Survivors of trafficking and modern slavery

Survivors of trafficking and modern slavery

All local authorities in Scotland will require to protect and assist victims of human trafficking, some of whom will also be subject to immigration control and may therefore also require accommodation and support.

This chapter sets out what local authorities must consider when they suspect a child or adult may be a victim of human trafficking or slavery, servitude and forced or compulsory labour, and when a confirmed victim who has NRPF requires accommodation or support.  

Key points 

  • Local authority duties towards survivors of human trafficking or modern slavery, servitude and forced or compulsory labour who require support are the same as for any other vulnerable adults or families with children who have no recourse to public funds (NRPF), however, there are some additional considerations which need to be taken into account.
  • Some survivors may choose to enter the National Referral Mechanism identification framework, which will also provide access for a temporary period of time to an alternate statutory form of support, funded advice and guidance, and may be able to go onto apply for discretionary leave to remain. Adults will need to consent to be referred to this form of support. Consent is not required if the potential victim is a child.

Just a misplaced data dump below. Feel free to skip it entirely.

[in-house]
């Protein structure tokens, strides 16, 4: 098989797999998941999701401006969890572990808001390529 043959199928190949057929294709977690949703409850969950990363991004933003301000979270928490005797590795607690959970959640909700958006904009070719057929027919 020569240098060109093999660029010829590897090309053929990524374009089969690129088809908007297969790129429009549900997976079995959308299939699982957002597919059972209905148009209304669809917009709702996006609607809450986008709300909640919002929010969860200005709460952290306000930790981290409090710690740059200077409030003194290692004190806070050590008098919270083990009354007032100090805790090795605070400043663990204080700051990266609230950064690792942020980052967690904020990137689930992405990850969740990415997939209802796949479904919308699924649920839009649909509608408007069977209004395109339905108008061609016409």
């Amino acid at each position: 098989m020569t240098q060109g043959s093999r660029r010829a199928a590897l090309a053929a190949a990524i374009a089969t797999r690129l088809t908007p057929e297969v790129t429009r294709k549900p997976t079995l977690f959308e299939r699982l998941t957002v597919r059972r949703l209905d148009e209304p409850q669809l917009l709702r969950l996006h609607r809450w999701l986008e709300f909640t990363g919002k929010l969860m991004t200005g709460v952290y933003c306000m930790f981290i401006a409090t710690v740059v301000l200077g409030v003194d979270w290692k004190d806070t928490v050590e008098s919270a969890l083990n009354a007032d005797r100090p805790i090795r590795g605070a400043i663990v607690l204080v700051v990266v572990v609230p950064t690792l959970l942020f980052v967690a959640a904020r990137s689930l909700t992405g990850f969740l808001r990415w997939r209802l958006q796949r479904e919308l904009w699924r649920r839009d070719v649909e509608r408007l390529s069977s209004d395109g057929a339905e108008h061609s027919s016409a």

• Child survivors of trafficking should be referred to the Scottish Guardianship Service (SGS) who can provide independent advice, information and advocacy. 
  • The local authority will need to provide accommodation and support under Section 25 of the Children (Scotland) Act 1995 to unaccompanied children who have been trafficked.
  • For adult victims of trafficking who have NRPF, the local authority’s protection duties may be engaged and a community care assessment may be required when a survivor appears to be in need of social care assistance, which may include accommodation and financial support where this is not available through the NRM.
  • To achieve best practice in working with victims of human trafficking and modern slavery, there are some key considerations that local authorities should take into account including: the safety and suitability of accommodation, awareness of the effects of trauma, and the need to safeguard the person’s decision making and communications.